Islay’s Island Life…

One of the most special treasured things about Islay is its lovely people. The strength of community spirit just gels the island in such a unique way. The beautiful old traditions of island life are at the heart of the community. From the help we receive with our business, to the cars and tractors that stop, blocking the road, as there’s always time to switch off the engine and ‘blether’, as the age old tradition of peat cutting continues.

Read on.

Machir Bay is one of my favourite beaches.

After a busy time with visitors, it was the perfect place to escape to, to unwind, and just enjoy a little quiet time. Island life can get incredibly busy at times, with visitors coming and going. 

As the Happy Farmer and I waved goodbye to the last of our visiting relatives on Saturday, on Sunday

We headed to Machir Bay for a walk along the shore.

It was a very warm, cloudy day, but even on cloudy days Islay does not disappoint. The colours in the waves and the gentle roar of the breakers on the shore were both soothing and energising. Machir Bay has to be one of my all time favourite beaches. Framed by deep sand dunes, the soft golden sands stretch out a couple of miles. Walking though the dramatic, craggy rocks at the far end, if the tide is far enough out, and the atmosphere just ‘grabs’ you.

Islay Life and a Hearty Blether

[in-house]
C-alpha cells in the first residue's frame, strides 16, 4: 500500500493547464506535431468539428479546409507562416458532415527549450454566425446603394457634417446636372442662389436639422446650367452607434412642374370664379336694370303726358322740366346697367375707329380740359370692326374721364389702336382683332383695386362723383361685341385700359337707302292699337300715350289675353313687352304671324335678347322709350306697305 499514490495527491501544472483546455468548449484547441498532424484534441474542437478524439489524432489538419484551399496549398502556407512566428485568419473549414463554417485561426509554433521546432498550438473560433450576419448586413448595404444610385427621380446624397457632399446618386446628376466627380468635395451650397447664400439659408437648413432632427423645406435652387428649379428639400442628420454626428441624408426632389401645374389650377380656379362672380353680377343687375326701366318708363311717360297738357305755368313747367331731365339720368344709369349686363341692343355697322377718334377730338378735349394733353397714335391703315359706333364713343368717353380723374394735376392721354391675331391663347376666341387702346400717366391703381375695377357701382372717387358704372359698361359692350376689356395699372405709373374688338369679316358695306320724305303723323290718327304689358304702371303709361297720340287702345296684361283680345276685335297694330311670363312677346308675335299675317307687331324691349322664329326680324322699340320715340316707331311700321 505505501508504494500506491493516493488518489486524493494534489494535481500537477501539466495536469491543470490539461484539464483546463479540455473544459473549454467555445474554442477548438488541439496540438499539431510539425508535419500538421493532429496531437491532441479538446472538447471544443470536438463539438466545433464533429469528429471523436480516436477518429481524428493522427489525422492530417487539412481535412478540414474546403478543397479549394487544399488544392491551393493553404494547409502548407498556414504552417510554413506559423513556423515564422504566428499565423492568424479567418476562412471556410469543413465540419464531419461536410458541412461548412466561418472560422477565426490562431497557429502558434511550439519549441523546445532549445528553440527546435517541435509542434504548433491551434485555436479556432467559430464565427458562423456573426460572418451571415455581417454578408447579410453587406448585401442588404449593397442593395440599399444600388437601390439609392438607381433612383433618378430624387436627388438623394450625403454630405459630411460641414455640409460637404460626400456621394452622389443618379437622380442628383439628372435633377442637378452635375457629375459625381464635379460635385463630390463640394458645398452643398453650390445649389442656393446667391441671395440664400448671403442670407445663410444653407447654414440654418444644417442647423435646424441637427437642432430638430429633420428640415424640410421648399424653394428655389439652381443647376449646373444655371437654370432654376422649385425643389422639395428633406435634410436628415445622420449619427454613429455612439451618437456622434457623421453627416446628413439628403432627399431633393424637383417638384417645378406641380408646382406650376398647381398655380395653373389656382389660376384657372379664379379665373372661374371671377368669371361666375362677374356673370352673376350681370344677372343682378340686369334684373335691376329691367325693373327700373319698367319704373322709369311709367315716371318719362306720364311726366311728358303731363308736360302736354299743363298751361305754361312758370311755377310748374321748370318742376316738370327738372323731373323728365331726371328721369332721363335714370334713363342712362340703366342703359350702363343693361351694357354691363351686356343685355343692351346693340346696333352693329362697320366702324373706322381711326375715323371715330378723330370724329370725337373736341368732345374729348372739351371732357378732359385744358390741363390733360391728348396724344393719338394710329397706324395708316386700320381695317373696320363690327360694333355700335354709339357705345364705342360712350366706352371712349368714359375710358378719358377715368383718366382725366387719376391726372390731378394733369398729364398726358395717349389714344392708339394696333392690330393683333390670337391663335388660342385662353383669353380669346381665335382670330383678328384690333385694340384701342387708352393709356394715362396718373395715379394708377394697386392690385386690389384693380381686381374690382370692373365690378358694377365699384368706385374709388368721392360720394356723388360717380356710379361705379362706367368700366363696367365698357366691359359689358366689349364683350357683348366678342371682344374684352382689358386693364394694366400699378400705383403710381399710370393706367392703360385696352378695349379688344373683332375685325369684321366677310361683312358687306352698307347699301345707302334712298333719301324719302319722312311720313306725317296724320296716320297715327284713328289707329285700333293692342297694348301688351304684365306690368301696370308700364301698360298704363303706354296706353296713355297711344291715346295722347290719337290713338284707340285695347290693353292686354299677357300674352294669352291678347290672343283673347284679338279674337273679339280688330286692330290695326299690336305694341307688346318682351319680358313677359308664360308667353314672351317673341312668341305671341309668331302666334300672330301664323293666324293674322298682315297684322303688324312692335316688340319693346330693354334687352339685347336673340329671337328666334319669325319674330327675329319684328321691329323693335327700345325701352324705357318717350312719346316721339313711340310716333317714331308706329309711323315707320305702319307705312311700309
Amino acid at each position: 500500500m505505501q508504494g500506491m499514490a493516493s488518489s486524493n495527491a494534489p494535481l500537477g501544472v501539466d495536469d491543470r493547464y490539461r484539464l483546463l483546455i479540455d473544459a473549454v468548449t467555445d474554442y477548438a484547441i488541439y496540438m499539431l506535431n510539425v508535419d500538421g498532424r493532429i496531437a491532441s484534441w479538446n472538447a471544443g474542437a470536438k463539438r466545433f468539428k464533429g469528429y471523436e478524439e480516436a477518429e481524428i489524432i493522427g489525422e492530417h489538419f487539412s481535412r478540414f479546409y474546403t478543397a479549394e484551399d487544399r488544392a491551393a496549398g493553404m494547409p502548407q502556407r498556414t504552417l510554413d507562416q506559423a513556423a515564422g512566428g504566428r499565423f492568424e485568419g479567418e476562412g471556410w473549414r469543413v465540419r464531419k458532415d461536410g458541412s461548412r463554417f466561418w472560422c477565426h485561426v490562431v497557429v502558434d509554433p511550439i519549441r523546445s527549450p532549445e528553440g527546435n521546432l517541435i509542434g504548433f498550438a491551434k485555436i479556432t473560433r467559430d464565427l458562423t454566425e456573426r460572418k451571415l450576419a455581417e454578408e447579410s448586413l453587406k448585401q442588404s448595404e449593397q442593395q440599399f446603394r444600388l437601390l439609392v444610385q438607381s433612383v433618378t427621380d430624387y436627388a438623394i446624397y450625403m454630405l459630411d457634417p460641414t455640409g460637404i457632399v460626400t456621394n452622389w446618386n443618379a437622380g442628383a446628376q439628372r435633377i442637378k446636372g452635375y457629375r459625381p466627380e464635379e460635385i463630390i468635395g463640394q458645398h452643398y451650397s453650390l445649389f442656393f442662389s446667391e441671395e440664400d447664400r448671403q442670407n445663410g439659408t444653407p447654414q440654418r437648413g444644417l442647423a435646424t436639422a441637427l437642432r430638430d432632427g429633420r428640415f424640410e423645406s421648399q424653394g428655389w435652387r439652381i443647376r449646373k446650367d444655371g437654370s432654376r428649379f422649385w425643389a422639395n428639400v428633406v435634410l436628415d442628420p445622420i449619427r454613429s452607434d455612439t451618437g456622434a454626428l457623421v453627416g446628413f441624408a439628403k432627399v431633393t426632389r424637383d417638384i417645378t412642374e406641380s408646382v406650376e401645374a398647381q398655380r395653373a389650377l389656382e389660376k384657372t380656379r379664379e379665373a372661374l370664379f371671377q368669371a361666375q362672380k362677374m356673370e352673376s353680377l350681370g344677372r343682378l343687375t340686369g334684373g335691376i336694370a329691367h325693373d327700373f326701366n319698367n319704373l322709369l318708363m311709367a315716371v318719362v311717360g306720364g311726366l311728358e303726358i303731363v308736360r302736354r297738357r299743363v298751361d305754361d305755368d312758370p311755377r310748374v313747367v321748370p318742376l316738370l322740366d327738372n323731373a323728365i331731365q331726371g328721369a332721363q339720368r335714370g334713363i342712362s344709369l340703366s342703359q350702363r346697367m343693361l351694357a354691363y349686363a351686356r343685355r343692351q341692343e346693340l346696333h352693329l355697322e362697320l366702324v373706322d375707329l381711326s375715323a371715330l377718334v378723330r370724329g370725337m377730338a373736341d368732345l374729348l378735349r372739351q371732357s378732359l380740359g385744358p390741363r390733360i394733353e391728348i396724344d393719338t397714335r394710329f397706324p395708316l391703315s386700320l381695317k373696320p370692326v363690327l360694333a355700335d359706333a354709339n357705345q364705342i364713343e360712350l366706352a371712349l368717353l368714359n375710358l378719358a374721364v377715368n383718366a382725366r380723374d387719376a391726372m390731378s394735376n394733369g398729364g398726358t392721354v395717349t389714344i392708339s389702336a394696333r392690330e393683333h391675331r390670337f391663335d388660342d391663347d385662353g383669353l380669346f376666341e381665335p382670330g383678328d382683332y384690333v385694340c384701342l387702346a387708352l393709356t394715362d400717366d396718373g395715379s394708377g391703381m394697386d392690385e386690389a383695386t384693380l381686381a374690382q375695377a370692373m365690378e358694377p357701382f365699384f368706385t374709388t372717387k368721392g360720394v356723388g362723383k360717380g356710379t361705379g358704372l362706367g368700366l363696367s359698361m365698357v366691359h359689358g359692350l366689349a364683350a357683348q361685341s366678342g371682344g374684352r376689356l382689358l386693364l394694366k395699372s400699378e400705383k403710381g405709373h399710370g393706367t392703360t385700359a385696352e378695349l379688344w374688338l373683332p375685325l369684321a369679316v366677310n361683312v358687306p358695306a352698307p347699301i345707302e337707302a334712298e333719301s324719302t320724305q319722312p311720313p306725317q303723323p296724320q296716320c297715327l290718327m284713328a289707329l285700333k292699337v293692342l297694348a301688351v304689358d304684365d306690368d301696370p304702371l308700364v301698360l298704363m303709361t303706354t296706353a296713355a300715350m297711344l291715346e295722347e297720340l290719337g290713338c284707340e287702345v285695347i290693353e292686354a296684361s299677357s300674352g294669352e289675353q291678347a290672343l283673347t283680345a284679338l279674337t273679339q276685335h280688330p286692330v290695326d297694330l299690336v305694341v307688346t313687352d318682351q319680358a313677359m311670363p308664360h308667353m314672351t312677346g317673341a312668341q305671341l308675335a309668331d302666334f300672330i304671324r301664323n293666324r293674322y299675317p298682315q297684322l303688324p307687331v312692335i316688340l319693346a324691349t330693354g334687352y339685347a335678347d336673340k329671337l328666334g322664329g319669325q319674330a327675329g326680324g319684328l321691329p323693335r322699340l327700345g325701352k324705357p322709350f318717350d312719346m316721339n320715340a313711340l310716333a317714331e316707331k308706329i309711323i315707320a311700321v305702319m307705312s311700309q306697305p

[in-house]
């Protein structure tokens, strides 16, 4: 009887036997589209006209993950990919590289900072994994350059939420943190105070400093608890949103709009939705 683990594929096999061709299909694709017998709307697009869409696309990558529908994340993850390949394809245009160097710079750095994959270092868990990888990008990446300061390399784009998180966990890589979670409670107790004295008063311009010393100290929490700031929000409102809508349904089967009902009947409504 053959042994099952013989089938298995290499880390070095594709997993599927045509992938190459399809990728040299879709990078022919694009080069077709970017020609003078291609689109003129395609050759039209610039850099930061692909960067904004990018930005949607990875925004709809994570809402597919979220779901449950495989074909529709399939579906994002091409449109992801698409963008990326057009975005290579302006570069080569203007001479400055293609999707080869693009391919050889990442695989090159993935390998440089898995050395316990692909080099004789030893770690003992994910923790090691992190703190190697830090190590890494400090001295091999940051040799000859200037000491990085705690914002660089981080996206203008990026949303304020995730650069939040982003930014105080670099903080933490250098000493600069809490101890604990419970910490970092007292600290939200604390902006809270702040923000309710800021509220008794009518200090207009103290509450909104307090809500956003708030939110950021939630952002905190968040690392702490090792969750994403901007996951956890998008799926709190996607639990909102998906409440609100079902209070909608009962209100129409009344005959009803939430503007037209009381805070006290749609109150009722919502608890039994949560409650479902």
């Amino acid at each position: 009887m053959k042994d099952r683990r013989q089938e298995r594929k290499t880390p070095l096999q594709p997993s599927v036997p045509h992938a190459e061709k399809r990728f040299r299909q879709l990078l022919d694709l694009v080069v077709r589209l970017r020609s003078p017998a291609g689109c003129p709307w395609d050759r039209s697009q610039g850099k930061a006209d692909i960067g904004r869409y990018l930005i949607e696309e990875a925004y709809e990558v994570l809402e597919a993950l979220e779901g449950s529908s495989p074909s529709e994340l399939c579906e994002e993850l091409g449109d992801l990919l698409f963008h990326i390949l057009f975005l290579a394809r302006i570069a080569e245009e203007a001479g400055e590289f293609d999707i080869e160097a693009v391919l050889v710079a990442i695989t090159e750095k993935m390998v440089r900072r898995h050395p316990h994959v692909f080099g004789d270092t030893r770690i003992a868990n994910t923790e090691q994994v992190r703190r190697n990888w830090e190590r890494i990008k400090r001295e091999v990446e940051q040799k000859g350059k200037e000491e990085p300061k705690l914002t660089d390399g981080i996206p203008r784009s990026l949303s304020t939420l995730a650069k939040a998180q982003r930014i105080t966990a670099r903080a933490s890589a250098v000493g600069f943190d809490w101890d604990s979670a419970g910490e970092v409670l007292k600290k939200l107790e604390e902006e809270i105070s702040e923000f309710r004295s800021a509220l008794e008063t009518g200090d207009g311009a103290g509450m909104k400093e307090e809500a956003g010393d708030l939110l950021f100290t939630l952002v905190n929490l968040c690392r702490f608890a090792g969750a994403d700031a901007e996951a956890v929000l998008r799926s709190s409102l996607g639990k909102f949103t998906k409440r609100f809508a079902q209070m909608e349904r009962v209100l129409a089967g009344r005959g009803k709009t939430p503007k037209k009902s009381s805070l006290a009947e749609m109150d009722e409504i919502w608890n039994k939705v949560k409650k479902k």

As we headed home along the winding single track road it felt as if the clock was turned back by a good fifty years when we met a tractor and trailer from yesteryear trundling along. The tractor had been lovingly restored to her former glory.

A trailer at the rear, filled with peats.

The Happy Farmer’s old friend was hauling peat back from the moss. Just like old times. In true island style,  as the tractor came alongside the car, engines were switched off, the tractor ground to a halt, whilst farmer and friend had a good old ‘hearty blether’.

The sight of an old tractor pulling a trailer filled with peats used to be a very familiar one of the Happy Farmer’s yesteryear. When I first came to the island far more roads used to be blocked whilst cars, tractors, lorries and vans were stopped for a quick catch up during a busy day, it was part of island living.

Community spirit ran strong.

The peats on this trailer were not for whisky, not for an illicit still hidden away in the caves at Kilchoman, these peats are to keep the home fires burning, long into the winter months, when the storms from the Atlantic hit our shores.

The pottery has been bursting at the seams

So many lovely happy visitors calling by. For some it is  their first visit, others are welcomed back as old friends, their familiar faces popping through the door as if they were just here yesterday. Monday is my ‘day off’, but with the low-lying mist and a day of drizzle and mizzle, it turned into a ‘manic Monday’. Island life and by the end of play I had baked two banana loaves, two trays of chocolate brownies, and two dozen scones. I spent a couple of hours washing up in the pottery kitchen for Charlotte who runs the pottery on Mondays. Island living can have its stressful moments.

Yesterday they were good stressful moments

As beautiful pieces of art were created, tea, coffee and cake consumed, by the bucket load, literally, going on the baking I have been doing. Charlotte had a huge cheery smile throughout, and the kitchen banter was good. The frenetic buzz and vibe of a busy pottery is both challenging and rewarding.

At the end of the day I went for a long walk through the woods, past Lily Loch and Loch Ballygrant, with youngest. She pointed out the beautiful wild orchids growing freely and abundantly among the Butterbur. The leaves of the Butterbur were used to wrap the home-made butter up in once upon a time.

Until next time….